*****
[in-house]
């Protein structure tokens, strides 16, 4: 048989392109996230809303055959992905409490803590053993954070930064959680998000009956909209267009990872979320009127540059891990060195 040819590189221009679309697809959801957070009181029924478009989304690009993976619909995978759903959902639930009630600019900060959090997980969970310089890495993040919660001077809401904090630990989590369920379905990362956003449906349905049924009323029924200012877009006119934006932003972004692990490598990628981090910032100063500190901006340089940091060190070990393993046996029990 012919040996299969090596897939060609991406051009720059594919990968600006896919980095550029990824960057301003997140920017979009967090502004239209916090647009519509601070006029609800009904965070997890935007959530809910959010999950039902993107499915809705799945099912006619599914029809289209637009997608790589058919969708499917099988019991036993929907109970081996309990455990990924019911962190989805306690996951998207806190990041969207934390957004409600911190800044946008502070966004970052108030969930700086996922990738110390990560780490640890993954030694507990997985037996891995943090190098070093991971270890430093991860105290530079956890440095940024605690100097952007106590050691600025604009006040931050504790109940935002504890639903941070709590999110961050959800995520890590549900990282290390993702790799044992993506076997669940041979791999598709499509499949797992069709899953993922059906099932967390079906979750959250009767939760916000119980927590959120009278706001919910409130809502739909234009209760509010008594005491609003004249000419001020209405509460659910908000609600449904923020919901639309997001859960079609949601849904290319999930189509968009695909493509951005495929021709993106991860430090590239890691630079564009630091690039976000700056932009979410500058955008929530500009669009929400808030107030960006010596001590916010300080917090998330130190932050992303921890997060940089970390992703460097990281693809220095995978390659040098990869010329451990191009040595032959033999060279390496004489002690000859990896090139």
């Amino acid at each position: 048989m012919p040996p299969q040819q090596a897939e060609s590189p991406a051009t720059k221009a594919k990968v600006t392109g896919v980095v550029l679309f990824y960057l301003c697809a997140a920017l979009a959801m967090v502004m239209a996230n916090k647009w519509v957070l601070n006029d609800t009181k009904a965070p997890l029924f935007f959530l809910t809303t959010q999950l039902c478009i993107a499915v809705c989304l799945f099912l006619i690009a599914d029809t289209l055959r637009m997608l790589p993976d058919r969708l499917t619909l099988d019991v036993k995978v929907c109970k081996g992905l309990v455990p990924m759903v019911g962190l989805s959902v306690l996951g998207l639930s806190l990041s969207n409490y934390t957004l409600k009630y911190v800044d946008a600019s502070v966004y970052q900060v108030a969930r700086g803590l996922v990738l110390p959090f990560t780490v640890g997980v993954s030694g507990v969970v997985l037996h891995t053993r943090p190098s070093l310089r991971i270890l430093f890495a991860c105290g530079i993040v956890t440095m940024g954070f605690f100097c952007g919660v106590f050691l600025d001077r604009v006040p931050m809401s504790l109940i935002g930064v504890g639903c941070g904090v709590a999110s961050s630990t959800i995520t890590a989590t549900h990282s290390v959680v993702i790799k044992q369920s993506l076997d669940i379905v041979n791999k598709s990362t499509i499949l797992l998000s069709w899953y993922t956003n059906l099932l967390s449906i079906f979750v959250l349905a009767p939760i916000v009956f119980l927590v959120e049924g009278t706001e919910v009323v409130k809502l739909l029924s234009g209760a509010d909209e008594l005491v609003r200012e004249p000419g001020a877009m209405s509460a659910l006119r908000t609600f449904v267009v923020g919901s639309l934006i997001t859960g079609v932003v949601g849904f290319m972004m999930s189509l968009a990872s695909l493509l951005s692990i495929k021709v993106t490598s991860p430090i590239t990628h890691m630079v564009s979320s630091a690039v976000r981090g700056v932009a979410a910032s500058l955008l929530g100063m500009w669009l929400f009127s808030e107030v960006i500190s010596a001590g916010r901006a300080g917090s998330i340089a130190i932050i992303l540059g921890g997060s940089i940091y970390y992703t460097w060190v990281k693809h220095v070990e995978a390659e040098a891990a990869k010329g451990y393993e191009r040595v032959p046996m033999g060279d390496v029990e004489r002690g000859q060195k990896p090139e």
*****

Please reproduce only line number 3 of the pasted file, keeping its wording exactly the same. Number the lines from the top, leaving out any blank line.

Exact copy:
């Amino acid at each position: 048989m012919p040996p299969q040819q090596a897939e060609s590189p991406a051009t720059k221009a594919k990968v600006t392109g896919v980095v550029l679309f990824y960057l301003c697809a997140a920017l979009a959801m967090v502004m239209a996230n916090k647009w519509v957070l601070n006029d609800t009181k009904a965070p997890l029924f935007f959530l809910t809303t959010q999950l039902c478009i993107a499915v809705c989304l799945f099912l006619i690009a599914d029809t289209l055959r637009m997608l790589p993976d058919r969708l499917t619909l099988d019991v036993k995978v929907c109970k081996g992905l309990v455990p990924m759903v019911g962190l989805s959902v306690l996951g998207l639930s806190l990041s969207n409490y934390t957004l409600k009630y911190v800044d946008a600019s502070v966004y970052q900060v108030a969930r700086g803590l996922v990738l110390p959090f990560t780490v640890g997980v993954s030694g507990v969970v997985l037996h891995t053993r943090p190098s070093l310089r991971i270890l430093f890495a991860c105290g530079i993040v956890t440095m940024g954070f605690f100097c952007g919660v106590f050691l600025d001077r604009v006040p931050m809401s504790l109940i935002g930064v504890g639903c941070g904090v709590a999110s961050s630990t959800i995520t890590a989590t549900h990282s290390v959680v993702i790799k044992q369920s993506l076997d669940i379905v041979n791999k598709s990362t499509i499949l797992l998000s069709w899953y993922t956003n059906l099932l967390s449906i079906f979750v959250l349905a009767p939760i916000v009956f119980l927590v959120e049924g009278t706001e919910v009323v409130k809502l739909l029924s234009g209760a509010d909209e008594l005491v609003r200012e004249p000419g001020a877009m209405s509460a659910l006119r908000t609600f449904v267009v923020g919901s639309l934006i997001t859960g079609v932003v949601g849904f290319m972004m999930s189509l968009a990872s695909l493509l951005s692990i495929k021709v993106t490598s991860p430090i590239t990628h890691m630079v564009s979320s630091a690039v976000r981090g700056v932009a979410a910032s500058l955008l929530g100063m500009w669009l929400f009127s808030e107030v960006i500190s010596a001590g916010r901006a300080g917090s998330i340089a130190i932050i992303l540059g921890g997060s940089i940091y970390y992703t460097w060190v990281k693809h220095v070990e995978a390659e040098a891990a990869k010329g451990y393993e191009r040595v032959p046996m033999g060279d390496v029990e004489r002690g000859q060195k990896p090139e």